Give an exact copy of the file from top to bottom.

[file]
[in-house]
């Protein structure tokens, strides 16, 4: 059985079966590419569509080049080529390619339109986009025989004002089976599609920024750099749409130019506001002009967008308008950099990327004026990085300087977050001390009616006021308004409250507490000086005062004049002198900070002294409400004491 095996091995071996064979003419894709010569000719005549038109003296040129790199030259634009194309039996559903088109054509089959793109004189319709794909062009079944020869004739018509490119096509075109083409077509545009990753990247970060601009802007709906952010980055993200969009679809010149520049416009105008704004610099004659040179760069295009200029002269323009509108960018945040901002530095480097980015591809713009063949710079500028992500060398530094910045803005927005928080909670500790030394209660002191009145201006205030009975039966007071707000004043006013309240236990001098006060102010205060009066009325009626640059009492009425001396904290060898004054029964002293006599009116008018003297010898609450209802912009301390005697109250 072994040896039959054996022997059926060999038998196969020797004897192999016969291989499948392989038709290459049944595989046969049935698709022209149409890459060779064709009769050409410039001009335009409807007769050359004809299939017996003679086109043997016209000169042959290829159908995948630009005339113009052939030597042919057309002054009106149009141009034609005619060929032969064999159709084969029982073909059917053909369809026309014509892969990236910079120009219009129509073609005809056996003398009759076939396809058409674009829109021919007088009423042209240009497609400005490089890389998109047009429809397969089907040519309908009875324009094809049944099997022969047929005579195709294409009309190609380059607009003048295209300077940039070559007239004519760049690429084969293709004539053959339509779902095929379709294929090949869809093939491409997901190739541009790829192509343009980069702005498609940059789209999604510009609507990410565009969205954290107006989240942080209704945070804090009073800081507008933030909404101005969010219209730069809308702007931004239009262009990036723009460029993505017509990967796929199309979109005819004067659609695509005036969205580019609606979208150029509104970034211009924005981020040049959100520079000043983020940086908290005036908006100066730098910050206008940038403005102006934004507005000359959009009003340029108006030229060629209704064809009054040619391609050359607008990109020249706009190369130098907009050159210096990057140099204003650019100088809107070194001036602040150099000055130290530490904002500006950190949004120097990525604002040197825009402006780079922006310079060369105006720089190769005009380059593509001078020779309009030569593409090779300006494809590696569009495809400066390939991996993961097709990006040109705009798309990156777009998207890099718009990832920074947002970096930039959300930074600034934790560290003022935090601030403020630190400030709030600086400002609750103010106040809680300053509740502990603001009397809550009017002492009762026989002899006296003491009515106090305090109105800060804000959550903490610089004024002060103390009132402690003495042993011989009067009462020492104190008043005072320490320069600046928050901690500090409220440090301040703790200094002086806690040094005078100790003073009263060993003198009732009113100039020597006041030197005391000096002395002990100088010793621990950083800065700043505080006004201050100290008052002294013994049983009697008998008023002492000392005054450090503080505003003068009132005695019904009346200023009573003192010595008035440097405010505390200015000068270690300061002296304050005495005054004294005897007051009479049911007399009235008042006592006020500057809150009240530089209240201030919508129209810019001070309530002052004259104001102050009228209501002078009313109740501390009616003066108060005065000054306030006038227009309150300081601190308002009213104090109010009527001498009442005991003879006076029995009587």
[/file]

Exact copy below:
[in-house]
């Protein structure tokens, strides 16, 4: 059985079966590419569509080049080529390619339109986009025989004002089976599609920024750099749409130019506001002009967008308008950099990327004026990085300087977050001390009616006021308004409250507490000086005062004049002198900070002294409400004491 095996091995071996064979003419894709010569000719005549038109003296040129790199030259634009194309039996559903088109054509089959793109004189319709794909062009079944020869004739018509490119096509075109083409077509545009990753990247970060601009802007709906952010980055993200969009679809010149520049416009105008704004610099004659040179760069295009200029002269323009509108960018945040901002530095480097980015591809713009063949710079500028992500060398530094910045803005927005928080909670500790030394209660002191009145201006205030009975039966007071707000004043006013309240236990001098006060102010205060009066009325009626640059009492009425001396904290060898004054029964002293006599009116008018003297010898609450209802912009301390005697109250 072994040896039959054996022997059926060999038998196969020797004897192999016969291989499948392989038709290459049944595989046969049935698709022209149409890459060779064709009769050409410039001009335009409807007769050359004809299939017996003679086109043997016209000169042959290829159908995948630009005339113009052939030597042919057309002054009106149009141009034609005619060929032969064999159709084969029982073909059917053909369809026309014509892969990236910079120009219009129509073609005809056996003398009759076939396809058409674009829109021919007088009423042209240009497609400005490089890389998109047009429809397969089907040519309908009875324009094809049944099997022969047929005579195709294409009309190609380059607009003048295209300077940039070559007239004519760049690429084969293709004539053959339509779902095929379709294929090949869809093939491409997901190739541009790829192509343009980069702005498609940059789209999604510009609507990410565009969205954290107006989240942080209704945070804090009073800081507008933030909404101005969010219209730069809308702007931004239009262009990036723009460029993505017509990967796929199309979109005819004067659609695509005036969205580019609606979208150029509104970034211009924005981020040049959100520079000043983020940086908290005036908006100066730098910050206008940038403005102006934004507005000359959009009003340029108006030229060629209704064809009054040619391609050359607008990109020249706009190369130098907009050159210096990057140099204003650019100088809107070194001036602040150099000055130290530490904002500006950190949004120097990525604002040197825009402006780079922006310079060369105006720089190769005009380059593509001078020779309009030569593409090779300006494809590696569009495809400066390939991996993961097709990006040109705009798309990156777009998207890099718009990832920074947002970096930039959300930074600034934790560290003022935090601030403020630190400030709030600086400002609750103010106040809680300053509740502990603001009397809550009017002492009762026989002899006296003491009515106090305090109105800060804000959550903490610089004024002060103390009132402690003495042993011989009067009462020492104190008043005072320490320069600046928050901690500090409220440090301040703790200094002086806690040094005078100790003073009263060993003198009732009113100039020597006041030197005391000096002395002990100088010793621990950083800065700043505080006004201050100290008052002294013994049983009697008998008023002492000392005054450090503080505003003068009132005695019904009346200023009573003192010595008035440097405010505390200015000068270690300061002296304050005495005054004294005897007051009479049911007399009235008042006592006020500057809150009240530089209240201030919508129209810019001070309530002052004259104001102050009228209501002078009313109740501390009616003066108060005065000054306030006038227009309150300081601190308002009213104090109010009527001498009442005991003879006076029995009587």